Florida law mandates a machine recount if the difference in a race is within 0.5 percent, and a hand recount if it is within 0.25 percent.
The recounts are reminiscent of the 2000 presidential election that saw Florida play a pivotal role in the outcome of that race between Republican victor, former President George W. Bush, and Democratic candidate Al Gore.
Police protectionPolice had to protect the offices of Broward County's elections supervisor after scores of Trump supporters gathered outside and accused officials of attempting to steal the vote.
The protests were fueled by allegations of electoral fraud by US President Donald Trump and Senator Marco Rubio. However, the allegations were quashed by electoral and law enforcement officials, who said there was no evidence to support the rumors.
What are the differences?For the Senate race, outgoing Republican Governor Rick Scott currently leads with 12,562 votes over incumbent Democrat Bill Nelson out of nearly 8.2 million cast, amounting to a 0.15 percent difference.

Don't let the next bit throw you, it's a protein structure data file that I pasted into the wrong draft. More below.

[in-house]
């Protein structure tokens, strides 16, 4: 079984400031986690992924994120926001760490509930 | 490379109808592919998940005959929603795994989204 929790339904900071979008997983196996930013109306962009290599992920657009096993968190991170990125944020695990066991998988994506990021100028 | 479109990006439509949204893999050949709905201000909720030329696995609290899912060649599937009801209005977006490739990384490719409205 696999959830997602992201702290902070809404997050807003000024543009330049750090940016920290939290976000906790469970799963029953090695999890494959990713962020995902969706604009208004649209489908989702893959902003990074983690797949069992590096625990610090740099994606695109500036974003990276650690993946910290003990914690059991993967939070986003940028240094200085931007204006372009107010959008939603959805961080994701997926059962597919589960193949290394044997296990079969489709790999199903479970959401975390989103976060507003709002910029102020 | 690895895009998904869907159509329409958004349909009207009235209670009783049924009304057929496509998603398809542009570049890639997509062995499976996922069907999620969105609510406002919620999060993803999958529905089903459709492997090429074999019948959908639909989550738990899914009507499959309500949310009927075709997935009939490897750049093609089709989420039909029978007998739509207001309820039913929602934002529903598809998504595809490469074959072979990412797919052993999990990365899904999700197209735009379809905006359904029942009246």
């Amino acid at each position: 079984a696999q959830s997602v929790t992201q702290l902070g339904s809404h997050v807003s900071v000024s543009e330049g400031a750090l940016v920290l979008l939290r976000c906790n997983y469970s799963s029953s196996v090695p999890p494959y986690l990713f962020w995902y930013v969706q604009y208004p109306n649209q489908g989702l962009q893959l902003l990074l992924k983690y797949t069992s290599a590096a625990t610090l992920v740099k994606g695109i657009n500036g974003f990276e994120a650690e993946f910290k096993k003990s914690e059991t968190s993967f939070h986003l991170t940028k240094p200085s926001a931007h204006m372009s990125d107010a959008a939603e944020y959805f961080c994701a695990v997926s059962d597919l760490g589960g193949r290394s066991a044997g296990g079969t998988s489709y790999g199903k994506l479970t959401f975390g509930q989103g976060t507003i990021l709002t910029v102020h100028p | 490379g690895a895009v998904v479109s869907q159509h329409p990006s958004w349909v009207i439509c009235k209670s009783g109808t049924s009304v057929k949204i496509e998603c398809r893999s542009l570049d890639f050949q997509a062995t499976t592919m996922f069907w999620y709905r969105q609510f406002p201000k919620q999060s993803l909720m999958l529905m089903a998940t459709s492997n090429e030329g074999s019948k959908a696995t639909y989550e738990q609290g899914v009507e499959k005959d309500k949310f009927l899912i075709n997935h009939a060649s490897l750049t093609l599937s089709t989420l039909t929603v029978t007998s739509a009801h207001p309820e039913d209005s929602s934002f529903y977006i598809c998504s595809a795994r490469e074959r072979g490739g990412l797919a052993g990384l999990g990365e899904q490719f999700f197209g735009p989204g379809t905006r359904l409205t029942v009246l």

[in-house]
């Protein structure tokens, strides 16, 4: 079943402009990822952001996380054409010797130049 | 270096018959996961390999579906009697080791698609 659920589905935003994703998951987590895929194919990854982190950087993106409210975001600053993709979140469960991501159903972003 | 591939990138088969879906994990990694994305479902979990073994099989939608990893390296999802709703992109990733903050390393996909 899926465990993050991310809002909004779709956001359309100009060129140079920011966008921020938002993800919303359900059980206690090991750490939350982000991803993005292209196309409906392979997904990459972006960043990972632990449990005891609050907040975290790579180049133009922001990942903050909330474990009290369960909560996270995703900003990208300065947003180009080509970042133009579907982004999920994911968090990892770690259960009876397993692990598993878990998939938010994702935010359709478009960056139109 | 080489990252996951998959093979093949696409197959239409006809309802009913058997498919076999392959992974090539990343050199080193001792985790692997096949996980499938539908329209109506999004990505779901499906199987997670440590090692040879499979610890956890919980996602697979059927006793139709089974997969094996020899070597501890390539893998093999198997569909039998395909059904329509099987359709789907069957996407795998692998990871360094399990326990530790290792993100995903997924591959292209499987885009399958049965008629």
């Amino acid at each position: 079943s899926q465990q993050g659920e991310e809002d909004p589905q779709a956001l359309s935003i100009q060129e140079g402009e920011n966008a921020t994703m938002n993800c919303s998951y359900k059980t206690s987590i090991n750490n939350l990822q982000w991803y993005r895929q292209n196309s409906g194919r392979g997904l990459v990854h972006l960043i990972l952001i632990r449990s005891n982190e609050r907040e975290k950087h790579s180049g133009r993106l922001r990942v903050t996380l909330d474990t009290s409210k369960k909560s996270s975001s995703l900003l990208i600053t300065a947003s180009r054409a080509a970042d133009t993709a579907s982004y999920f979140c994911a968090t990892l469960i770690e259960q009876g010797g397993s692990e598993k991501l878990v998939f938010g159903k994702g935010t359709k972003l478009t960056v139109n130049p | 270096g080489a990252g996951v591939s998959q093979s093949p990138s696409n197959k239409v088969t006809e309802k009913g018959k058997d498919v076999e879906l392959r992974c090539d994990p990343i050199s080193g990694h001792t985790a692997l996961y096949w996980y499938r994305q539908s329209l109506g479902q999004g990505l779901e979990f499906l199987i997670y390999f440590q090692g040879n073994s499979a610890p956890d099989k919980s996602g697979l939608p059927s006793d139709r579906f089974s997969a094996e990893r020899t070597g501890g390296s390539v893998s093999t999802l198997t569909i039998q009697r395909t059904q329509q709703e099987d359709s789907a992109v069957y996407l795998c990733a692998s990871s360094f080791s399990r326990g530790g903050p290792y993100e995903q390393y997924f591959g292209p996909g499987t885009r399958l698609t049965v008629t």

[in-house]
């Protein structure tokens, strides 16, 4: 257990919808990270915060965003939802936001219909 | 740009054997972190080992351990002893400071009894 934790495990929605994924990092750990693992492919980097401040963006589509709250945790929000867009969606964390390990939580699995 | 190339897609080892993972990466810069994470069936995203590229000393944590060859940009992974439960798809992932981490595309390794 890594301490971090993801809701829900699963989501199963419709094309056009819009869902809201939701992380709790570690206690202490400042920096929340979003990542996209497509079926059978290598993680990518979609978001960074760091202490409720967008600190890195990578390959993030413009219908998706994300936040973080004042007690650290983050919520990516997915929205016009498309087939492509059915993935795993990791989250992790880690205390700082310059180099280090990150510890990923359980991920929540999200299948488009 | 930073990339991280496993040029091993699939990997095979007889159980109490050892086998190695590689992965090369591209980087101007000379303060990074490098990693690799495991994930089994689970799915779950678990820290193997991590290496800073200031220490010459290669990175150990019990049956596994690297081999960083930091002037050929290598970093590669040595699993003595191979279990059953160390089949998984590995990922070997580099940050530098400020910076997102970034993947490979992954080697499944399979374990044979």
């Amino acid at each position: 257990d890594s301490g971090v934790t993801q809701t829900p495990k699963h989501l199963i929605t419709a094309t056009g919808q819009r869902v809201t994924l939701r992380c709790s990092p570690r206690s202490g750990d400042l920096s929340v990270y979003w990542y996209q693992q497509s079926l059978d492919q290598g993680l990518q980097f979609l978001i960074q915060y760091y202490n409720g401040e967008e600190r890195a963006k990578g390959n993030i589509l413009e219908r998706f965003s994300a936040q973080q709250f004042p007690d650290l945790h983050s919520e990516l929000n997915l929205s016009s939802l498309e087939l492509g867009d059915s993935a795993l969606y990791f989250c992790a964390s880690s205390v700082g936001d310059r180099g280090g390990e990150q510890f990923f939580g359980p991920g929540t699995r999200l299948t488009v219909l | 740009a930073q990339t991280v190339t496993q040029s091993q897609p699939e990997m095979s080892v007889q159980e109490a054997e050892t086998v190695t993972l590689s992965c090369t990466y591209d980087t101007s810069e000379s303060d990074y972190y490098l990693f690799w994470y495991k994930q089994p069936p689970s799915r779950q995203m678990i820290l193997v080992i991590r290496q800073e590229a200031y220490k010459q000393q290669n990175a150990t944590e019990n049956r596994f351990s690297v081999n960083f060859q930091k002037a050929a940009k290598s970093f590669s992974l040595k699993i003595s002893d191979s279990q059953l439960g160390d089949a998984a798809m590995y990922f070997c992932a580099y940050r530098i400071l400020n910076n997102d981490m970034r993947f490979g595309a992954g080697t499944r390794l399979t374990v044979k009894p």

For the governor's race, Republican Ron DeSantis leads with 33,684 votes over Democrat Andrew Gillum out of nearly 8.2 million cast, amounting to a 0.41 percent difference.
Read more: After US midterms, hate crime survivors hope for improvement, reconciliation
Trump alleges fraudParties have alleged electoral fraud on both sides of the aisle, most notably in the counties of Broward and Palm Beach, where Trump's Mar-a-Lago estate is located.
Tweeting from France on Saturday, Trump decried the recounts and accused authorities of "trying to steal two big elections in Florida." He warned that "we are watching closely."
Florida Secretary of State Ken Detzner, however, has denied such allegations. "Our staff has seen no evidence of criminal activity at this time," he said.
Read more: Has US voter suppression become systematic?
What happens next?Electoral authorities have until 3 p.m. local time on Thursday to deliver results. In Miami-Dade County, Elections Supervisor Christina White said she had ordered high-speed ballot counting machines to be delivered by Monday. Without them, Miami-Dade would be unable to count all the votes, she said.
"There is literally not enough time to scan 813,000 ballots in the five days we have," White told the Miami Herald newspaper. "Mathematically, it's impossible."
Read more: Opinion: Trump fever unbroken amid blue ripple in US midterm elections
Each evening, DW's editors send out a selection of the day's hard news and quality feature journalism. You can sign up to receive it directly here.
ls/jm (Reuters, AFP)